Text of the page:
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Highly porous ceramic wash coats for applications in micro reaction technology

Hochporöse Keramikschichten als Katalysatorträger in Mikroreaktoren
: Moritz, T.; Lenk, R.; Schindler, K.

Verein Deutscher Ingenieure e.V. -VDI-, Kompetenzfeld Nanotechnik:
Nanofair 2003 - new ideas for industry : Tagung Dresden, 20. und 21. November 2003
Düsseldorf: VDI-Verlag, 2003 (VDI-Berichte 1803)
ISBN: 3-18-091803-9
Nanofair <2, 2003, Dresden>
Conference Paper
Fraunhofer IKTS ()
micro reaction technology; modular micro reaction system; ceramic micro reactors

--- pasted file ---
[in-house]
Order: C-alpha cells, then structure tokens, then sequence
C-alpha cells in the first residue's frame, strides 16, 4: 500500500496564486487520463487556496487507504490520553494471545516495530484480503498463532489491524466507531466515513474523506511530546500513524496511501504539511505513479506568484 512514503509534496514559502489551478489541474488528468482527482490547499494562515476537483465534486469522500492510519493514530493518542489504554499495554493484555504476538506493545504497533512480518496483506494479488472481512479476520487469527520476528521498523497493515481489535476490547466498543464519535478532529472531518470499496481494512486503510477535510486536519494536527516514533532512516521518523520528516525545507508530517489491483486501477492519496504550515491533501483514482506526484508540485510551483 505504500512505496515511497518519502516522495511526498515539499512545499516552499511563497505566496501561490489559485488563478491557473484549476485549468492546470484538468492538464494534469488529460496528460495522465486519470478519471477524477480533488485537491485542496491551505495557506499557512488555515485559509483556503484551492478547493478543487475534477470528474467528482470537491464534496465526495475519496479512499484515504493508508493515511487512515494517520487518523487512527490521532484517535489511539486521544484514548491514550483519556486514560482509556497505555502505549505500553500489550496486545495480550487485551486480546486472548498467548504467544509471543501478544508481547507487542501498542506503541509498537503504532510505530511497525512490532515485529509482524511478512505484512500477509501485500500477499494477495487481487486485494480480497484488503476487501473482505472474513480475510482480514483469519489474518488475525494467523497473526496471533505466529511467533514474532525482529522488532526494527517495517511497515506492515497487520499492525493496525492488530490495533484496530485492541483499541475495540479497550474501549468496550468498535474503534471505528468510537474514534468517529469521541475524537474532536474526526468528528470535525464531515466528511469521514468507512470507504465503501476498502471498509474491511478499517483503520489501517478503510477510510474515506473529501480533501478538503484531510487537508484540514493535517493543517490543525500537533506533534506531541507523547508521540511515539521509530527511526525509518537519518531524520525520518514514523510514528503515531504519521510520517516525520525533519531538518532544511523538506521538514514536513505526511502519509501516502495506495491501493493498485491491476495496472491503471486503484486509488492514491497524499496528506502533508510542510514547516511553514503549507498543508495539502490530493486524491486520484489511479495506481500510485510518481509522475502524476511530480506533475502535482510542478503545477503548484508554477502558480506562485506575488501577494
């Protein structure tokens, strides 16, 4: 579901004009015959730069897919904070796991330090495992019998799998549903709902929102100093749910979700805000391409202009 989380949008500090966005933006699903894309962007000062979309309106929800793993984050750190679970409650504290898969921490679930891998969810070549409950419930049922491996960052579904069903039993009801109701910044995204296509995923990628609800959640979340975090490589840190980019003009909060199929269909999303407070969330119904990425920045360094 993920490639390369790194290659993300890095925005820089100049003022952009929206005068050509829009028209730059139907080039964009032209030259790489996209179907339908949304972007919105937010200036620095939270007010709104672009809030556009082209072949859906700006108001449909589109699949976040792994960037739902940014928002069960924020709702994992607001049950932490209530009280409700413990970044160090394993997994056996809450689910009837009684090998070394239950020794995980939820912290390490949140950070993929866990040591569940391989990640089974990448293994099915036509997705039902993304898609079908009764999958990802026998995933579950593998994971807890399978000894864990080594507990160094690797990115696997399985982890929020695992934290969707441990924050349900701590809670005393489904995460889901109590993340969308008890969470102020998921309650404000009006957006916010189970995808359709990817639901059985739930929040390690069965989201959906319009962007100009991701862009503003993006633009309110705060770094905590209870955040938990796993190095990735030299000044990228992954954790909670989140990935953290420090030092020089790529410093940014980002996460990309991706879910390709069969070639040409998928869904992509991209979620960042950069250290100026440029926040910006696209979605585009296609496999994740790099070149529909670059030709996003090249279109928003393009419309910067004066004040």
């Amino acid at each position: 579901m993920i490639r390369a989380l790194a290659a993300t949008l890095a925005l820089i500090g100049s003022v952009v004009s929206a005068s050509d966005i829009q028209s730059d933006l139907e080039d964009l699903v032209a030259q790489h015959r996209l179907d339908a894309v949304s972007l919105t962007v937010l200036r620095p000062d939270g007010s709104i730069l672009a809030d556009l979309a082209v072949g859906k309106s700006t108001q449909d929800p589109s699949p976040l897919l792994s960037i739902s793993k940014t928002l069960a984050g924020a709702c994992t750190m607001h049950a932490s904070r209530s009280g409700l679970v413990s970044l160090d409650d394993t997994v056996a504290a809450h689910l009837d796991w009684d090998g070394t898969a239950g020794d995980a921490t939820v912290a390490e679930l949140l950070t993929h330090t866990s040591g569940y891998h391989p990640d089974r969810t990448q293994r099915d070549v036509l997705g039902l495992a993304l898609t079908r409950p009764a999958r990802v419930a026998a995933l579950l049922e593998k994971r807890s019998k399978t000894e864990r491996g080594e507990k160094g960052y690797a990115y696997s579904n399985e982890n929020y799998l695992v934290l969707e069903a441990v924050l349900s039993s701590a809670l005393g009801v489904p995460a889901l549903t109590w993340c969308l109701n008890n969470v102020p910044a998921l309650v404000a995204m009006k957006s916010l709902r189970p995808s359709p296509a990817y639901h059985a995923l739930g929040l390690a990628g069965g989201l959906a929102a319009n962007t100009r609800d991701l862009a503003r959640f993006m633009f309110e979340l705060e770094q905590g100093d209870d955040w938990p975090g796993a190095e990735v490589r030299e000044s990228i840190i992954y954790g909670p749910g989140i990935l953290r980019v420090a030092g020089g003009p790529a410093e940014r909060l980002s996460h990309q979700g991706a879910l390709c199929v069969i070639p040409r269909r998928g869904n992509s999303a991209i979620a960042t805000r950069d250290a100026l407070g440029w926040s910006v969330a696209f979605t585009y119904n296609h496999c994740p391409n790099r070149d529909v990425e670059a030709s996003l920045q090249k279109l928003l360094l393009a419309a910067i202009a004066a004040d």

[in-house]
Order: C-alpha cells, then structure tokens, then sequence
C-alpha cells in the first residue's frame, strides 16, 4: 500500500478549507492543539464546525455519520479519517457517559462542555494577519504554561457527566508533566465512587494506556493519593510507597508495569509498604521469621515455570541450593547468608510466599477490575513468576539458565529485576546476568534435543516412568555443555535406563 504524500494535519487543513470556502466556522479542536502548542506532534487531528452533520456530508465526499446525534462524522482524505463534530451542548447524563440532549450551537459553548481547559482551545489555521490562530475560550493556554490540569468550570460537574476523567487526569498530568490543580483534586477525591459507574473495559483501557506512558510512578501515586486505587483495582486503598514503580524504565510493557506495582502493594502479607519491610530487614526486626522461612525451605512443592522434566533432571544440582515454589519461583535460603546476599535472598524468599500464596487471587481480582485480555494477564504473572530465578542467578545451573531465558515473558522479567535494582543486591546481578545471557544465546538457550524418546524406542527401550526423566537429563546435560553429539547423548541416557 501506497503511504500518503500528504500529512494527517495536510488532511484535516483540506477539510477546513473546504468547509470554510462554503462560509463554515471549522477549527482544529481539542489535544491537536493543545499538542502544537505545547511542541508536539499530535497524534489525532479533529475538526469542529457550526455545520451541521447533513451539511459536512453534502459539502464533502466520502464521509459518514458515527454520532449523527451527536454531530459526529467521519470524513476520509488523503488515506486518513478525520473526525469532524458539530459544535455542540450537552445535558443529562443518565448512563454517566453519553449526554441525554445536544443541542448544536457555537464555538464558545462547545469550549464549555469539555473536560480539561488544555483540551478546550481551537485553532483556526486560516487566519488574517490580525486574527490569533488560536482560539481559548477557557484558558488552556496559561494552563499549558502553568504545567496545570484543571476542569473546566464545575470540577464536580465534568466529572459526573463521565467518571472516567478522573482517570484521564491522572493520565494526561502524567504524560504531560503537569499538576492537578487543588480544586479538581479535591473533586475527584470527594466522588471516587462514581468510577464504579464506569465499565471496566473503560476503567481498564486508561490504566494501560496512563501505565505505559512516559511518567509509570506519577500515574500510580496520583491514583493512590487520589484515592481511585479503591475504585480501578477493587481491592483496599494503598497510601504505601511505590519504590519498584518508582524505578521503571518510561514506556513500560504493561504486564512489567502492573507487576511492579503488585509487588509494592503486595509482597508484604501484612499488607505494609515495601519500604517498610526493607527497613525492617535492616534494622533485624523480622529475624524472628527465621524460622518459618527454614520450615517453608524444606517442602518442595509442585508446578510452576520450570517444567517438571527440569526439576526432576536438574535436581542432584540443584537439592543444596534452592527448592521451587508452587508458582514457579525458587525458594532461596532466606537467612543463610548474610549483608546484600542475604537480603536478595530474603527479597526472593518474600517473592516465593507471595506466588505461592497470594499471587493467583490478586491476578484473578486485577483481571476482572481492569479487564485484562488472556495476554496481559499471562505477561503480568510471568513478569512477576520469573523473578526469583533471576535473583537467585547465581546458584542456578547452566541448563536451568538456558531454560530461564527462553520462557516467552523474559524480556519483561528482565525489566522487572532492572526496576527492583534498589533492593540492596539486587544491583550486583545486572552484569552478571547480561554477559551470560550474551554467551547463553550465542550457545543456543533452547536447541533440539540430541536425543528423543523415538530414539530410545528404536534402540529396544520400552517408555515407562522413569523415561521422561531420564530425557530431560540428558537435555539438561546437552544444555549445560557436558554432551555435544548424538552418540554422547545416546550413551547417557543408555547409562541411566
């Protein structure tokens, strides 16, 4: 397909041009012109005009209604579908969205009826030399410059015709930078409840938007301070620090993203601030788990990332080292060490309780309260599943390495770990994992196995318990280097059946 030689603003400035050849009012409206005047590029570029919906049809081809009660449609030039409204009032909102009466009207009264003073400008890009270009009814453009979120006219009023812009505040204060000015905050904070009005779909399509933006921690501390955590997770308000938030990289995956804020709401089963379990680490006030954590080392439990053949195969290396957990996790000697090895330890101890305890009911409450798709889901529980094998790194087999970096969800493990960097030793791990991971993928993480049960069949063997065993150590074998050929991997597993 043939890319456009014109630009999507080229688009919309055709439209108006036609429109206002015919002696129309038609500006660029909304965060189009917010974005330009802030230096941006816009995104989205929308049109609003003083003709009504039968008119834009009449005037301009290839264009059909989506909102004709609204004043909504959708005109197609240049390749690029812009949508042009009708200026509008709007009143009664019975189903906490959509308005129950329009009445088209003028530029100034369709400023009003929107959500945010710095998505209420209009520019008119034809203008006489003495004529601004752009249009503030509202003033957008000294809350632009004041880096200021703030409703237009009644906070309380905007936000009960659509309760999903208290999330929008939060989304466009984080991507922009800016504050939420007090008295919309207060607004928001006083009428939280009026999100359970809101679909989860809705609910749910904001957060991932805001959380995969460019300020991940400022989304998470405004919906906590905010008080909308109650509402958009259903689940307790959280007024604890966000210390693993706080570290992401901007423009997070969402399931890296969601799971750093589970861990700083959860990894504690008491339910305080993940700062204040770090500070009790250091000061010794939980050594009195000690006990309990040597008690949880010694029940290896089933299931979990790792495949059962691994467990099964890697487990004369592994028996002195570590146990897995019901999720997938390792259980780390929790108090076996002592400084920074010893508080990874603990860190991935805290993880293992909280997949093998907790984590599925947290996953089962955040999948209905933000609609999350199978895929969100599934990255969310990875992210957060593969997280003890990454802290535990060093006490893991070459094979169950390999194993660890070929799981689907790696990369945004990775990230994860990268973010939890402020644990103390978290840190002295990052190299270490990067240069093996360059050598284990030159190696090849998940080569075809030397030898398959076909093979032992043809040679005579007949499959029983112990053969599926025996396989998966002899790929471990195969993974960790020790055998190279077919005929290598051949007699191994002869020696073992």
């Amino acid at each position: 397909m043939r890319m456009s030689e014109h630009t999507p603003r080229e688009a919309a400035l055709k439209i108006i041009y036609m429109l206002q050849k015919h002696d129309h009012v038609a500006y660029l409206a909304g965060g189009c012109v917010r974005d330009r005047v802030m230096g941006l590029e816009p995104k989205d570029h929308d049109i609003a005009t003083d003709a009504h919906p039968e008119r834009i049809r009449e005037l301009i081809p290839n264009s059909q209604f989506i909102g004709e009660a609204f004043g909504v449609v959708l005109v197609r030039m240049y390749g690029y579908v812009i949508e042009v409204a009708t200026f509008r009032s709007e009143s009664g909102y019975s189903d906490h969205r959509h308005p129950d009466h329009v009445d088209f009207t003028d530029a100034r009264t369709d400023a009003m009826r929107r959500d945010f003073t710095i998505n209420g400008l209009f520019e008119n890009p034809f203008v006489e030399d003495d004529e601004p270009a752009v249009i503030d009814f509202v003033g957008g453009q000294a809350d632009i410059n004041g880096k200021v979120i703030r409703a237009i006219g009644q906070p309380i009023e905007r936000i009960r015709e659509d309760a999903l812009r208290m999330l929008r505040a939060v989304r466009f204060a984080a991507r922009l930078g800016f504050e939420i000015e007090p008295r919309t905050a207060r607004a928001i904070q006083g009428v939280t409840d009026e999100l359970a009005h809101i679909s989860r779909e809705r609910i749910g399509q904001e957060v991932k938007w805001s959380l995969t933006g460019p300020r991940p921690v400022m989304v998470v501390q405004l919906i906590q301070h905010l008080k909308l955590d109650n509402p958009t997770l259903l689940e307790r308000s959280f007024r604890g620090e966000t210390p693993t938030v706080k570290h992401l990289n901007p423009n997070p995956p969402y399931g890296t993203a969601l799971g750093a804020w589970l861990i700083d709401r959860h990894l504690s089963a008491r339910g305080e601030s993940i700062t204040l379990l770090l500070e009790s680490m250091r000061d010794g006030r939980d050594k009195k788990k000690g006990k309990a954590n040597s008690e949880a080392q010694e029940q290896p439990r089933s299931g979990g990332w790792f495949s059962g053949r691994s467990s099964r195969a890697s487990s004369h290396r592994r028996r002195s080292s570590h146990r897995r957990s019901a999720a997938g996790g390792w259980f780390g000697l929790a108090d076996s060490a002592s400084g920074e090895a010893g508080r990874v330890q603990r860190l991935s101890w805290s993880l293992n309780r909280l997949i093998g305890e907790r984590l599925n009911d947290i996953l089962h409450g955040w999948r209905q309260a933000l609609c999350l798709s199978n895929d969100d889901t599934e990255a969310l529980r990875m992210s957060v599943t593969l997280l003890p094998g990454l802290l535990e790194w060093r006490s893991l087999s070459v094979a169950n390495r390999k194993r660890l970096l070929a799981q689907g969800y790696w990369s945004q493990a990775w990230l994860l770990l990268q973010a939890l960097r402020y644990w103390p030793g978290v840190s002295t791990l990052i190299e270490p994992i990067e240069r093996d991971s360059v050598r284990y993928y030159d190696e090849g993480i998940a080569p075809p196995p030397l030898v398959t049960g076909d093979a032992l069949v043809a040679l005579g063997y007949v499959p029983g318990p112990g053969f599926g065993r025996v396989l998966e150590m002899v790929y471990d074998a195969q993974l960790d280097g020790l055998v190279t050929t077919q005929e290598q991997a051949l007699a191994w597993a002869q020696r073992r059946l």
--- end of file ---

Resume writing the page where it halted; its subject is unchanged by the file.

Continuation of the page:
By initiating the Fraunhofer Alliance for Modular Micro Reaction Systems FAMOS six Fraunhofer Institutes are working together to develop a modular, software-supported micro reaction system with interchangeable components, which is as universally applicable as possible. The micro reaction toolkit will contain the major operational units of a processing plant all in the form of standardized micro fluidic components and available in different materials (for instance silicon, metals, plastics, and ceramics) for use in different reaction environments. By using hot moulding technique in metallic tools as a near net shape technique or micromachining of dry pressed green parts various micro fluidic components in different ceramic materials are fabricated. One example is a ceramic reaction module with an optical window (sapphire) and interchangeable inlays. The coating of multi- channel plates with porous ceramic layers consisting of nanosized powders which can be included in the cavity of the module and used for catalyst screening experiments is described here. The micro reaction module consisting of a hexagonal component with a rectangular cavity (18 x 24 x 3 mm(exp 3)) and a top with an optical window such as the multi channel plates with parallel rectangular channels (150 x 150 micron(exp 2)) were produced by hot moulding of thermoplastic alumina slurry in metallic tools. Up to three plates can be stacked in one cavity. Before inserting the channel plates into the reaction modules, the micro channels were coated with nanosized (TiO2 p25 by Degussa, average particle size 21 nm) and fine-grained powders (alumina TM-DAR by Ta Mai, average particle size 200 nm). respectively. For that purpose, suspensions of the initial powders were prepared (solid contents 25 wt.- %) and stabilized by HNO3 in the case of TM-DAR and by Dolapix (Zschimmer & Schwarz) in the case of p25. Mowiol (Hoechst) as a temporary binder was used to adjust the viscosity of the suspensions and to influence thickness and flexibility of the coating layer. The channel plates were coated up to three times with a spin coating device (500 to 1000 min(exp -1)) and air dried afterwards. The layers were sintered at 850 deg C (p25) and 1000 deg C (TM-DAR), resp. and characterised by FESEM (Field Emission Scanning Electron Microscopy). For investigating the ability of the porous layers to deposit catalysts a multi channel plate coated with TM-DAR was infiltrated by an aqueous (NH4)2PdCl4- solution. The result of this deposition was investigated by FESEM and EDX (Energy-Dispersive X-Ray), and evidence of palladium distributed in the porous alumina was done by both methods. With both initial powders, titania p25 and alumina TM-DAR porous coatings of the channel surface could be achieved. Because of the very low pore volume of the thin coatings no pore size distribution was measurable. The thickness of the titania layer is less than 4 microns.